We need to improve awareness opioid overdose risk instead of claiming that the risks outweigh the benefits of opioids. According to a recent study by Dasgupta’s and colleagues, of 2,182,374 patients prescribed opioids, 478 overdose deaths were reported (0.022% per year).12  Pretty incredible right?

According to yesterday’s PROP and the ‘Opioid Lobby’ post by Pat Anson, “Over 600 comments have been received since the comment period opened on December 14 and many of the recent ones apparently are from PROP supporters. They often parrot instructions made by Kolodny in his newsletter.”

If you are a patient reading this blog, we ask you to write a response from your heart to the CDC, not a canned prewritten cut and paste that comes from PROP as outlined in above. We ask that you encourage others to do so by any social media platform at your fingertips (ie. Twitter, Facebook, Google, LinkedIn) and to encourage your advocacy groups to do the same.   This is your chance to be heard!

Comment and provide the website of your support group and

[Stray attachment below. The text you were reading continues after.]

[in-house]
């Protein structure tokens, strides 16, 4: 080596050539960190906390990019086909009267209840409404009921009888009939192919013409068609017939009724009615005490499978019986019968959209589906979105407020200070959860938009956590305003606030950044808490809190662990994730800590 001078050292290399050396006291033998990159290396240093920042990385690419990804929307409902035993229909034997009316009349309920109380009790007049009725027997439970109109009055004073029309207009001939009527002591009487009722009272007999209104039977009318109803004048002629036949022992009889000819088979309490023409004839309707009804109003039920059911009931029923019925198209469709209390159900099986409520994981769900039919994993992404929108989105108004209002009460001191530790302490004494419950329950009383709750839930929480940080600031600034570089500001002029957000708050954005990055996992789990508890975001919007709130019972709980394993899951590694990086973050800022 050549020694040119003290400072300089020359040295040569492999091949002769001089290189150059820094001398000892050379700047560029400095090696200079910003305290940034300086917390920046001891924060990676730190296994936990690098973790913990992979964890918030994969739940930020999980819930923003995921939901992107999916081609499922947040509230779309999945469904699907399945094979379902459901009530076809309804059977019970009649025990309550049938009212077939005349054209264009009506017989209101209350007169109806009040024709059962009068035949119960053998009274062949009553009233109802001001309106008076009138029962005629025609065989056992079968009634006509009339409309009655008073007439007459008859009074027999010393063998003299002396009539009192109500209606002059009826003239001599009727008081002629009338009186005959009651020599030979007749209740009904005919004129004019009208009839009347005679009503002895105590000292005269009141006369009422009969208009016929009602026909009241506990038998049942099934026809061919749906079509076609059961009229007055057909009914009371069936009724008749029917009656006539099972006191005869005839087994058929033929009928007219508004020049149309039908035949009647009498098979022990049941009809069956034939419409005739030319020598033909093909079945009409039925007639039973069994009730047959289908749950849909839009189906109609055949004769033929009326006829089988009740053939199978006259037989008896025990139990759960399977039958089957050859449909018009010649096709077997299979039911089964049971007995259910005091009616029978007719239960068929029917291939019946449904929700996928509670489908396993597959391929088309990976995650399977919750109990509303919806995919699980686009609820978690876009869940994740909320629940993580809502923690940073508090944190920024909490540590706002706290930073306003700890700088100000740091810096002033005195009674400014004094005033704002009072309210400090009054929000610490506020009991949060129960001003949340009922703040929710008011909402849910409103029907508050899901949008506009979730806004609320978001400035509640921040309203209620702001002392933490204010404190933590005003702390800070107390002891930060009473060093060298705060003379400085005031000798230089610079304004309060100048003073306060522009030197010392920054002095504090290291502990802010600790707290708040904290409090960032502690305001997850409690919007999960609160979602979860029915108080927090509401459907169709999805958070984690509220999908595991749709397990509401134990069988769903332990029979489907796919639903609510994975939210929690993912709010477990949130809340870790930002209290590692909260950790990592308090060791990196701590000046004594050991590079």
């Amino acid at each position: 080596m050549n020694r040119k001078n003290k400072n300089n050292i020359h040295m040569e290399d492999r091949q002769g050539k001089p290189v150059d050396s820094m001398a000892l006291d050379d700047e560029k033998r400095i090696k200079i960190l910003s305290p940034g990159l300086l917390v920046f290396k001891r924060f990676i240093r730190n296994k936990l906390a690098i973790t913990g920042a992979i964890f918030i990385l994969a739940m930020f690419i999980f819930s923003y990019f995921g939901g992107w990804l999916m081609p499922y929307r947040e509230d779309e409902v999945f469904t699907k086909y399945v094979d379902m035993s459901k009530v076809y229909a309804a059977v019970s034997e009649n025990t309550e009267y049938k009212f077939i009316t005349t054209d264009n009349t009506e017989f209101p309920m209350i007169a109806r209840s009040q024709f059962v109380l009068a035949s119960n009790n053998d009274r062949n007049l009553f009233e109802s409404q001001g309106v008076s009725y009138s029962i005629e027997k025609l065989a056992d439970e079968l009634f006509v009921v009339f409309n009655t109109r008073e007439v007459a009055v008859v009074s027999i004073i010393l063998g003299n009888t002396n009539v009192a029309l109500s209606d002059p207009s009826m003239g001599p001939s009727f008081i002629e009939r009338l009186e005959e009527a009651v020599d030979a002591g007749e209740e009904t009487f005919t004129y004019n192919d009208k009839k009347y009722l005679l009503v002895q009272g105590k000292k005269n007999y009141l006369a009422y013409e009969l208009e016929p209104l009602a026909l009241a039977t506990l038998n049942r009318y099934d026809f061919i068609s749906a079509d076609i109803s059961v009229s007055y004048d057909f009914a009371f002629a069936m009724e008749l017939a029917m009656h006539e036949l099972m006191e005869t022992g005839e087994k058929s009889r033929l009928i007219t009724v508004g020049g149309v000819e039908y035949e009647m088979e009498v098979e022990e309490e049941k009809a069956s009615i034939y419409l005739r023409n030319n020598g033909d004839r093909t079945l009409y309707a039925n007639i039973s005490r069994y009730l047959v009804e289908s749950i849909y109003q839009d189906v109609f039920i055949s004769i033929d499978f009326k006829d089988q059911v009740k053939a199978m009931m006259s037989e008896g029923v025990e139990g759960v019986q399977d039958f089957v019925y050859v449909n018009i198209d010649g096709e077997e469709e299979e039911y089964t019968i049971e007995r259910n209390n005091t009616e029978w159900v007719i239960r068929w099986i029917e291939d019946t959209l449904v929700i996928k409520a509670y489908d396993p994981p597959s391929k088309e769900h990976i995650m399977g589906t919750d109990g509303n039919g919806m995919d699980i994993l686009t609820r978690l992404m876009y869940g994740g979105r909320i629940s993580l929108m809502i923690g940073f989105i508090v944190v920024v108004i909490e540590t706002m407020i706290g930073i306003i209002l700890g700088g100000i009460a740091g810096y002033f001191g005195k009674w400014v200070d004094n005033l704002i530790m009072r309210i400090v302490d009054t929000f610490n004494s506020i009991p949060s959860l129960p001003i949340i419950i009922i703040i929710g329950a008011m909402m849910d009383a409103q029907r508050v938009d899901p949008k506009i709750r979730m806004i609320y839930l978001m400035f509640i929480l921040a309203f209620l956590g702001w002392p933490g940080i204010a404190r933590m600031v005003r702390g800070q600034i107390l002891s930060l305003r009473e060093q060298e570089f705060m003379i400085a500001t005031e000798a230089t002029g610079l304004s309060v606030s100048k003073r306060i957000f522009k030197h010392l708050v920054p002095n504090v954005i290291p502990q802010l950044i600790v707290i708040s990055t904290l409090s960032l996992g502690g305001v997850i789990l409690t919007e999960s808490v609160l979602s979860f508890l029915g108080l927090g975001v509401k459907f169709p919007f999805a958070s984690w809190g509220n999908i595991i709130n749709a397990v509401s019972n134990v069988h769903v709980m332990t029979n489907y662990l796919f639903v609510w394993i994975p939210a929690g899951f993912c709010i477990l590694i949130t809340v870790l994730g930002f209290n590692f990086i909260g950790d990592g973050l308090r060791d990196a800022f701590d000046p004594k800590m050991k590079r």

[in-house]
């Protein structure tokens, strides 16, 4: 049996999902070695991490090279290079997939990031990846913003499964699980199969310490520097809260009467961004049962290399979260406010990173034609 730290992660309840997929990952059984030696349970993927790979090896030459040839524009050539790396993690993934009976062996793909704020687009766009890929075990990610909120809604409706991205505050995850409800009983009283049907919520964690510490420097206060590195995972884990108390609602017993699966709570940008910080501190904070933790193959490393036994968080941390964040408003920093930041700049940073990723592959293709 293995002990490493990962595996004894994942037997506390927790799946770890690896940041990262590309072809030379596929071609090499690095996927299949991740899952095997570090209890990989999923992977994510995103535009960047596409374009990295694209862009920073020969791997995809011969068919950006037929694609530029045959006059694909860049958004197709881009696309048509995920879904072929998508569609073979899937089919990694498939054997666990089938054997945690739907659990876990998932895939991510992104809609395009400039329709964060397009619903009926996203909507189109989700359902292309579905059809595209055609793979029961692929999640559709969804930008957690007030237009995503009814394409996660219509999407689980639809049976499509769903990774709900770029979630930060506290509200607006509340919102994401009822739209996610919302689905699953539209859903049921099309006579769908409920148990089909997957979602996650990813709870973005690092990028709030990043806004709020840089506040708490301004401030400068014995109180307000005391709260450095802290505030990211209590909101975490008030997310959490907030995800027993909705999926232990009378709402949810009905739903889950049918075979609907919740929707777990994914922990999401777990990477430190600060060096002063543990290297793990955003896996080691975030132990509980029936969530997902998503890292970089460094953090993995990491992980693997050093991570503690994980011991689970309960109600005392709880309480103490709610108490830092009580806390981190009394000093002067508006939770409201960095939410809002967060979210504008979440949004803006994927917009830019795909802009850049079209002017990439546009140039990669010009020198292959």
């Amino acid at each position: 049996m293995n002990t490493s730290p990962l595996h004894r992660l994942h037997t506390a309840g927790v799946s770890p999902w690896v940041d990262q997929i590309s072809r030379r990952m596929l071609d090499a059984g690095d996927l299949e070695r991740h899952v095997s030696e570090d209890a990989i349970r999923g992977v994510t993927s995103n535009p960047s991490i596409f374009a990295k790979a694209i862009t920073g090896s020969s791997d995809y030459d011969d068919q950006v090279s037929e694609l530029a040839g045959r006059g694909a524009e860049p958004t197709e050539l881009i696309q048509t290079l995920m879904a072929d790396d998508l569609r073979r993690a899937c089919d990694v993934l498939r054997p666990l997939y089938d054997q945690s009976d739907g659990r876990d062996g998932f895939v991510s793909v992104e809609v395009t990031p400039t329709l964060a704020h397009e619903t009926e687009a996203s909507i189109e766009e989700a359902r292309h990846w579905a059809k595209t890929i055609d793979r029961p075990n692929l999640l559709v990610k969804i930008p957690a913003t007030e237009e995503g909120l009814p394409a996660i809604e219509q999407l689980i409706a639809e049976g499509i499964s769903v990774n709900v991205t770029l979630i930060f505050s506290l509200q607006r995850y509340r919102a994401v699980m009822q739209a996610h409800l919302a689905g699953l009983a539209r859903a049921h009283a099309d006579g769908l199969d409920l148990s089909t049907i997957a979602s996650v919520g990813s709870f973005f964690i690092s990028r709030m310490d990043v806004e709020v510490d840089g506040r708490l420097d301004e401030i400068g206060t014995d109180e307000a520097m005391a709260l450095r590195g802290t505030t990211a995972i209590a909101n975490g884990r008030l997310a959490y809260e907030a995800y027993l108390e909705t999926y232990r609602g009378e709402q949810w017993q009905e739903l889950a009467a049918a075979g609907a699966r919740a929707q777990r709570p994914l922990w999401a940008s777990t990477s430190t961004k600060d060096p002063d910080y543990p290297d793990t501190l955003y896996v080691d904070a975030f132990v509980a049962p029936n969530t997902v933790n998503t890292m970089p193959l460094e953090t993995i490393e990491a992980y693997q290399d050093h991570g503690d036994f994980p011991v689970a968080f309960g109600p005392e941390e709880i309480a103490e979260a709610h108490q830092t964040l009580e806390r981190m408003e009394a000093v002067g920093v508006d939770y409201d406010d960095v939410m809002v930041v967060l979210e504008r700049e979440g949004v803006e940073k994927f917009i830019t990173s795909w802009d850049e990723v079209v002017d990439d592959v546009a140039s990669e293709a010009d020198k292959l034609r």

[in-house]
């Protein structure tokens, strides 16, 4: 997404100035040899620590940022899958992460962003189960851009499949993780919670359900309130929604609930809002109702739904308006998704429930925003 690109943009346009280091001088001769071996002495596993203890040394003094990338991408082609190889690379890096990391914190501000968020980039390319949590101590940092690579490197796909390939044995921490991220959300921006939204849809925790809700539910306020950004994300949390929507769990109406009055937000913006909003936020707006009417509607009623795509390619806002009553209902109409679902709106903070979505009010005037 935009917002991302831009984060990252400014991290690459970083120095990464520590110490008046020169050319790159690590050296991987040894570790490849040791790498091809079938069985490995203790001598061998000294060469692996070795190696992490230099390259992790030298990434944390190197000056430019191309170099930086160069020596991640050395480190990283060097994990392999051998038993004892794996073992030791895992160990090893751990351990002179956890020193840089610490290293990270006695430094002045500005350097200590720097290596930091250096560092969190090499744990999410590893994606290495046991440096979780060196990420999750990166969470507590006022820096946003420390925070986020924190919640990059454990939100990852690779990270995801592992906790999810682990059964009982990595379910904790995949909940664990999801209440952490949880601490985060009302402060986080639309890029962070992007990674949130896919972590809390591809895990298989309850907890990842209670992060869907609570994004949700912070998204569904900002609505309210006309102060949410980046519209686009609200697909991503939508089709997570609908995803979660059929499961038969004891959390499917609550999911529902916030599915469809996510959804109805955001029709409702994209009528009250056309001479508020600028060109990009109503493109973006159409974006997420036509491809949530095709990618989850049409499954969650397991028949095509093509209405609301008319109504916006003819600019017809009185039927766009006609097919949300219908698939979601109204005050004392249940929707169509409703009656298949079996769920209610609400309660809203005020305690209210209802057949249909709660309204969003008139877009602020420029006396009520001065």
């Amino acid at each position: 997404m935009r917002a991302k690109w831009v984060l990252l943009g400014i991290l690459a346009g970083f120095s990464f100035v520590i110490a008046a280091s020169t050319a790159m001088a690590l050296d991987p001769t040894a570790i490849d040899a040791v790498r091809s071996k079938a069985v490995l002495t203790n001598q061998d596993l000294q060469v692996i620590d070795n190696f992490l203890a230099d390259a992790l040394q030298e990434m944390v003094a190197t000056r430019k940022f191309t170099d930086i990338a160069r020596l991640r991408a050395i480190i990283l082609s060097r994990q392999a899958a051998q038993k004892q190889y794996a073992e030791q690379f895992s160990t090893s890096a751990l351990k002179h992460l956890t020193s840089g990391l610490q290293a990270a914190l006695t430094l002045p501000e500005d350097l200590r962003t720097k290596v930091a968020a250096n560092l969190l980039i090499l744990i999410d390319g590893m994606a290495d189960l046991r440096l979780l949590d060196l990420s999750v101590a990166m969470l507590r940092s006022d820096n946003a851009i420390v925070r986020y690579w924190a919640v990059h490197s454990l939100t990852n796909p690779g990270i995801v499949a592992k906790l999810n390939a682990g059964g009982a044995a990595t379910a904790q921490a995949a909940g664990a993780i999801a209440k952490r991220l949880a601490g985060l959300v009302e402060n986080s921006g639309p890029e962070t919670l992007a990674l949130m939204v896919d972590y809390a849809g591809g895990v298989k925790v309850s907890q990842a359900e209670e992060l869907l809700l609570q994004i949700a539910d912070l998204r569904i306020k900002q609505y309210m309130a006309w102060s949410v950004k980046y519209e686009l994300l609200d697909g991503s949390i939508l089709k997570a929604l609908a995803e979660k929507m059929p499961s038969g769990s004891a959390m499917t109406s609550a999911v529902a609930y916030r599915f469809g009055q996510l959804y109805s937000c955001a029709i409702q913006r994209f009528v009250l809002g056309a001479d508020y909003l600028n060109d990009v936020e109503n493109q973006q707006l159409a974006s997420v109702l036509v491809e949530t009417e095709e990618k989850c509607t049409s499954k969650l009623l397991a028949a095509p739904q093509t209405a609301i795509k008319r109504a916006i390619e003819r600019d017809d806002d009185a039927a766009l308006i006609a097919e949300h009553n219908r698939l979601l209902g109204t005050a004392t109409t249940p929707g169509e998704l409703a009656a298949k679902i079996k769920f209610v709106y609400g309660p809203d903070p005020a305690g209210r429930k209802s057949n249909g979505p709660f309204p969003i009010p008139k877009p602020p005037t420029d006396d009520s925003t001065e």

Tweet Tweet!

Mena XmasA special thanks to coauthor Mena Raouf, a 2016 PharmD Candidate at the Albany College of Pharmacy and Health Sciences, with a concentration in Nephrology. Mena moved from Egypt 5 years ago to start pharmacy school and career in the U.S.  He hopes to complete PGY1 and PGY2 Pharmacy Residency and practice as a clinical pharmacist specialist. He completed an advanced practice rotation in pain management under the mentorship of Dr. Jeffrey Fudin.


  9. Rennick A, Atkinson TJ, Cimino NM, Strassels SA, McPherson ML, Fudin J. Variability in Opioid Equivalence Calculations. (2015) Pain Medicine.
  12. Dasgupta N, Funk MJ, Proescholdbell S. et al. Cohort Study of the Impact of High-dose Opioid Analgesics on Overdose Mortality. Pain Medicine 2015


19 thoughts on “CDC: All we want for Christmas is our two front Tweets